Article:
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Mother's Day: Top 10 Mothers in Musical Theatre

Mother's Day: Top 10 Mothers in Musical Theatre

Dom O'Hanlon
Dom O'Hanlon

With Mother's Day this weekend in the UK, we decided to take a look at our Top 10 favourite mothers on-stage in musical theatre. Which stage mother will take the top spot? We'll "give you three guesses; reduce it to two"... 

The first of two entries for American composer William Finn, proving that he's certainly someone who knows how to write an off-beat stage mother. In his 1998 musical A New Brain, Finn explores his own life following arteriovenous malformation, in a show that deals with the frustration and expectation of creating art as well as coping with high level brain surgery. His central character Gordon is not only struggling with the physical condition that suddenly hinders his ability to work, but his greatest fear comes from the thought that he may die with great songs still within his head. His relationship with his mother, Mimi, is one of the more complex elements of the show, and her character boasts some of the most powerful moments in the piece. In "The Music Still Plays On", Mimi imagines the funeral of her son and takes the audience through a picture of their somewhat stunted relationship. 

Mothers are somewhat lacking in the musicals of Rodgers and Hammerstein. Nelly Forbush, Maria Rainer, Aunt Eller, Nettie Fowler and Mrs Anna herself all find themselves stepping into the maternal position within each of their respective musicals - taking care of children who do not belong to them. The character of Mrs Anna in their 1951 musical The King and I acts as both surrogate mother to the King of Siam's countless children and mother to her own son Louis, providing an interesting dynamic as East meets West in this historic power struggle between two nations, played out between two strong and stubborn characters. Mrs Anna's softer side is the immediate focus of the show, with the opening number "I Whistle a Happy Tune" used to teach Louis how to cope with fear. Underneath her hooped skirt, she proves herself to be a powerful, strong-willed yet compassionate mother, and a paragon of musical theatre maternity.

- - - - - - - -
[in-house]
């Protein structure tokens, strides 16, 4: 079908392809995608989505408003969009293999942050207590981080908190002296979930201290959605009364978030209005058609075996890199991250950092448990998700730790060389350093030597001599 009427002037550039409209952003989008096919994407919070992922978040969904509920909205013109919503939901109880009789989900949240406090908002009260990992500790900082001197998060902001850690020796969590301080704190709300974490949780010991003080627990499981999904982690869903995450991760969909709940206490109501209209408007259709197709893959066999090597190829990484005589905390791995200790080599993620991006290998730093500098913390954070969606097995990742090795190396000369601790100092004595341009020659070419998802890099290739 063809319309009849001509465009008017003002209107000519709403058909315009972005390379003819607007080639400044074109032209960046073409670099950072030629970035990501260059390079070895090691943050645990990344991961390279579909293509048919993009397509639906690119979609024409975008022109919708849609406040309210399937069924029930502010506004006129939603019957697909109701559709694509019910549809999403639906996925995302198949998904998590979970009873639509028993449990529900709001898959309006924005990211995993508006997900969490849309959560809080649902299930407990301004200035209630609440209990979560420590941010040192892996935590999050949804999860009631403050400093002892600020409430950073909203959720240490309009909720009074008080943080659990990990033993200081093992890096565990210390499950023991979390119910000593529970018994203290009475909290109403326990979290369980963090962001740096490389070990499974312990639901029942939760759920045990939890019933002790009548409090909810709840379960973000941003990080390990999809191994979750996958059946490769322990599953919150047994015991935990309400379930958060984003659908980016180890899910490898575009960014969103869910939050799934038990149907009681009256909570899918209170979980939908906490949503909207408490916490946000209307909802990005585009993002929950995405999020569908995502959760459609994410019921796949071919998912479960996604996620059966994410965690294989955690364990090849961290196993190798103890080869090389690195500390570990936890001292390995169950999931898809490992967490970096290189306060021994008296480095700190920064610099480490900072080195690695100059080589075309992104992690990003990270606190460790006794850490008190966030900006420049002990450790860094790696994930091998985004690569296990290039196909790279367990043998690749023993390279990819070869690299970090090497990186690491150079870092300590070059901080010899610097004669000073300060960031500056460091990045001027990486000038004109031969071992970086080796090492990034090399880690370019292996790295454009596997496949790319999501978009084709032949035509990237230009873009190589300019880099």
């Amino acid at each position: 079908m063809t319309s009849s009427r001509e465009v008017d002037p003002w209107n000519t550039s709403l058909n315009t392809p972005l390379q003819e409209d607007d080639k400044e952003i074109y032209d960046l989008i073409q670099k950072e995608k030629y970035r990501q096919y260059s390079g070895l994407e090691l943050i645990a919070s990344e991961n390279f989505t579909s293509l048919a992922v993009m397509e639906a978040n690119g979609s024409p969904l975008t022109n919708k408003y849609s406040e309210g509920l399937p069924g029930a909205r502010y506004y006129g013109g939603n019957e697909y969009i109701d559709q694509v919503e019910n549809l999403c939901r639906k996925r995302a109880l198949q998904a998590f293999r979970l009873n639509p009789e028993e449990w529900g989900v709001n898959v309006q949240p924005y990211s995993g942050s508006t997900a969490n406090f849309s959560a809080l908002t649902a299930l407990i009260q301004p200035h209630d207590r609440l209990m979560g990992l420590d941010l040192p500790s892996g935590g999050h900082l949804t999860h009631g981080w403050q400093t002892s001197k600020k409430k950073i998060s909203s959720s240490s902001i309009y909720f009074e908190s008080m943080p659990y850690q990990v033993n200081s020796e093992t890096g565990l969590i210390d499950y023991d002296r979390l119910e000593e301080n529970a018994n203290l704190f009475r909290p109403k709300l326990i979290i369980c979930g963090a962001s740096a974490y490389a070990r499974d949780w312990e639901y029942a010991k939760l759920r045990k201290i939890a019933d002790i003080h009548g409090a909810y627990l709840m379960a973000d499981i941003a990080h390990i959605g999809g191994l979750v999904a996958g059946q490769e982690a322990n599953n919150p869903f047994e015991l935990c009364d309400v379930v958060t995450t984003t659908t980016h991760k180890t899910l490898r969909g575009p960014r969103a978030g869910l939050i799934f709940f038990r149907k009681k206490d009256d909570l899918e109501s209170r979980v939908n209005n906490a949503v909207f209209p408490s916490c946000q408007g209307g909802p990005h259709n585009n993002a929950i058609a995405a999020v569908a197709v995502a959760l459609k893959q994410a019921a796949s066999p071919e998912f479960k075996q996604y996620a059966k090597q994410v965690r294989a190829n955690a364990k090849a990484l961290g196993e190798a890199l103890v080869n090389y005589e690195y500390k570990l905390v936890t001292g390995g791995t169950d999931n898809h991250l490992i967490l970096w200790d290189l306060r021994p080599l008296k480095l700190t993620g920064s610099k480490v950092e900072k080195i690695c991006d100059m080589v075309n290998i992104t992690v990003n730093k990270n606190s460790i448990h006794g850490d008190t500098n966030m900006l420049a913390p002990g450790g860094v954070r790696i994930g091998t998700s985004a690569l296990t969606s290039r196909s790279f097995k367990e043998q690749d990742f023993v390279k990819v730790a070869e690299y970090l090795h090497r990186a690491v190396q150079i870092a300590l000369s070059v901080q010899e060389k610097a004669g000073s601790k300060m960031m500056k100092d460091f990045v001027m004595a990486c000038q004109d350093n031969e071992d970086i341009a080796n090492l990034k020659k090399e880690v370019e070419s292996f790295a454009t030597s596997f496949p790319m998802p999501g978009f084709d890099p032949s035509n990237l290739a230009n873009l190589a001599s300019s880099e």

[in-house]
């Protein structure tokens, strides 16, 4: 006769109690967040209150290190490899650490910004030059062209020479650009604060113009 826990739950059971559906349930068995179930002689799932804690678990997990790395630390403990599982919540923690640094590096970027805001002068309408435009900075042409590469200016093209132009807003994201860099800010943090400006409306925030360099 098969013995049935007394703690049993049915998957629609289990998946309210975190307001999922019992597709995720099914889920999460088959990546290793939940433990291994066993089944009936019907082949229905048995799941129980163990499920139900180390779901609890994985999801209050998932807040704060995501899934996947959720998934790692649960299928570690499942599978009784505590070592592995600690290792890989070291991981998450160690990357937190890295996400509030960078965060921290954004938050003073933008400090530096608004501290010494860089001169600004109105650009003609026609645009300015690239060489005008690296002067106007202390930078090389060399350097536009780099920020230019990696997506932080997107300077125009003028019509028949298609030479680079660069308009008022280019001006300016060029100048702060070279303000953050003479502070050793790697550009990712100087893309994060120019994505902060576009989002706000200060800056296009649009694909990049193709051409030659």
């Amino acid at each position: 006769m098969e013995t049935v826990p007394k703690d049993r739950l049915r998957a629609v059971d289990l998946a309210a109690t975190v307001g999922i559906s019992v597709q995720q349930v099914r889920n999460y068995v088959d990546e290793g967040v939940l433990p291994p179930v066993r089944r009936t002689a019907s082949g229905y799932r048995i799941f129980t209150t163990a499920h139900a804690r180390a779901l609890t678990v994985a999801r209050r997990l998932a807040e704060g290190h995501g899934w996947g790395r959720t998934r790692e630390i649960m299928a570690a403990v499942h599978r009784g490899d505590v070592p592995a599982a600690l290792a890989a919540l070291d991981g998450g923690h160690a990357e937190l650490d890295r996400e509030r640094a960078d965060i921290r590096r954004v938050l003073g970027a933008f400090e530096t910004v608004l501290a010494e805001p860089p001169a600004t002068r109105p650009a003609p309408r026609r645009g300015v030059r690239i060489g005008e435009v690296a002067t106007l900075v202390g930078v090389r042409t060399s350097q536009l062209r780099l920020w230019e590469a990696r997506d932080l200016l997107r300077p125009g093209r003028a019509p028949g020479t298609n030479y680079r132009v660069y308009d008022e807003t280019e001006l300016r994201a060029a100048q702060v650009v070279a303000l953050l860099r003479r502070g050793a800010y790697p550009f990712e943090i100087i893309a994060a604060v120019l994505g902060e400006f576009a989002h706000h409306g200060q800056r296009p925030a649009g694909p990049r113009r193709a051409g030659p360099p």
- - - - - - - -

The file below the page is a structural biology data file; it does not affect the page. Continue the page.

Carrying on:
The iconic documentary Grey Gardens is perhaps the ultimate behind the scenes look at an unconventional mother-daughter relationship. Doug Wright, Michael Korie and Scott Frankel's 2006 musical, which was recently seen at the Southwark Playhouse in London, takes the relationship between Edith Ewing Bouvier Beale ("Big Edie") and her daughter Edith Bouvier Beale ("Little Edie") and creates a two act musical that's part fictional and part historical. The first act creates the relationship between Big Edie and her soon-to-be wed daughter Little Edie, and shows how household tensions and colourful mannerisms has the ability to sour their bond. The second act transports audiences to thirty years later, and we see how their eccentricities have developed as the pair live in squalor at their decaying Grey Gardens estate. This exquisite character study is one of the most interesting musicals to ever explore motherhood on stage.

Composer Stephen Sondheim has often talked about his relationship with his mother and how it has found its way into his work. Once again, motherhood isn't a key theme in many of his musicals, but one of the most interesting mother-daughter relationships in his canon is that of the young Fredrika Armfeldt who is left to be looked after by her Grandmother, whilst her mother Desiree lives "The Glamorous Life" of an actress on tour. Whilst the relationship is often strained, Fredrika becomes somewhat of a confidante as Desiree plots for a "Weekend in the Country" to ensnare her former lover Fredrik Egerman. "The Glamorous Life" is one of Sondheim's most famous songs, and was rewritten for the film version to give an extended look at the mother-daughter relationship, and what a life on the road means for her daughter.